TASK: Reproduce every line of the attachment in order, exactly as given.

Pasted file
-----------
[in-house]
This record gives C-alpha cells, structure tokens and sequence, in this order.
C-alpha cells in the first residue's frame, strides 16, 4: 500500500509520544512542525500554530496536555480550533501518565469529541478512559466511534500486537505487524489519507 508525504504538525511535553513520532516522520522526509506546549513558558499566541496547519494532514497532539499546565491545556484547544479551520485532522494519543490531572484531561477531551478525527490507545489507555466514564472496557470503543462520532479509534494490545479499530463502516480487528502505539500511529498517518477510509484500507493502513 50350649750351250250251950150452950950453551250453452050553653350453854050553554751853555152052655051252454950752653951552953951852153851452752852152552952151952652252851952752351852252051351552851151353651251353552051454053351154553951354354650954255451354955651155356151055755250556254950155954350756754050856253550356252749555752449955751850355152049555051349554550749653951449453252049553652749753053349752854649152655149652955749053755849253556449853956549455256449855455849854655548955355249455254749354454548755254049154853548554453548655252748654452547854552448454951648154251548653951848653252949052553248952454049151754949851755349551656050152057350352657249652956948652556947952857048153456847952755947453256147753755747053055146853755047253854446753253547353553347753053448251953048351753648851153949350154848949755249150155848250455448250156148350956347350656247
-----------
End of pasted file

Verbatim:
[in-house]
This record gives C-alpha cells, structure tokens and sequence, in this order.
C-alpha cells in the first residue's frame, strides 16, 4: 500500500509520544512542525500554530496536555480550533501518565469529541478512559466511534500486537505487524489519507 508525504504538525511535553513520532516522520522526509506546549513558558499566541496547519494532514497532539499546565491545556484547544479551520485532522494519543490531572484531561477531551478525527490507545489507555466514564472496557470503543462520532479509534494490545479499530463502516480487528502505539500511529498517518477510509484500507493502513 50350649750351250250251950150452950950453551250453452050553653350453854050553554751853555152052655051252454950752653951552953951852153851452752852152552952151952652252851952752351852252051351552851151353651251353552051454053351154553951354354650954255451354955651155356151055755250556254950155954350756754050856253550356252749555752449955751850355152049555051349554550749653951449453252049553652749753053349752854649152655149652955749053755849253556449853956549455256449855455849854655548955355249455254749354454548755254049154853548554453548655252748654452547854552448454951648154251548653951848653252949052553248952454049151754949851755349551656050152057350352657249652956948652556947952857048153456847952755947453256147753755747053055146853755047253854446753253547353553347753053448251953048351753648851153949350154848949755249150155848250455448250156148350956347350656247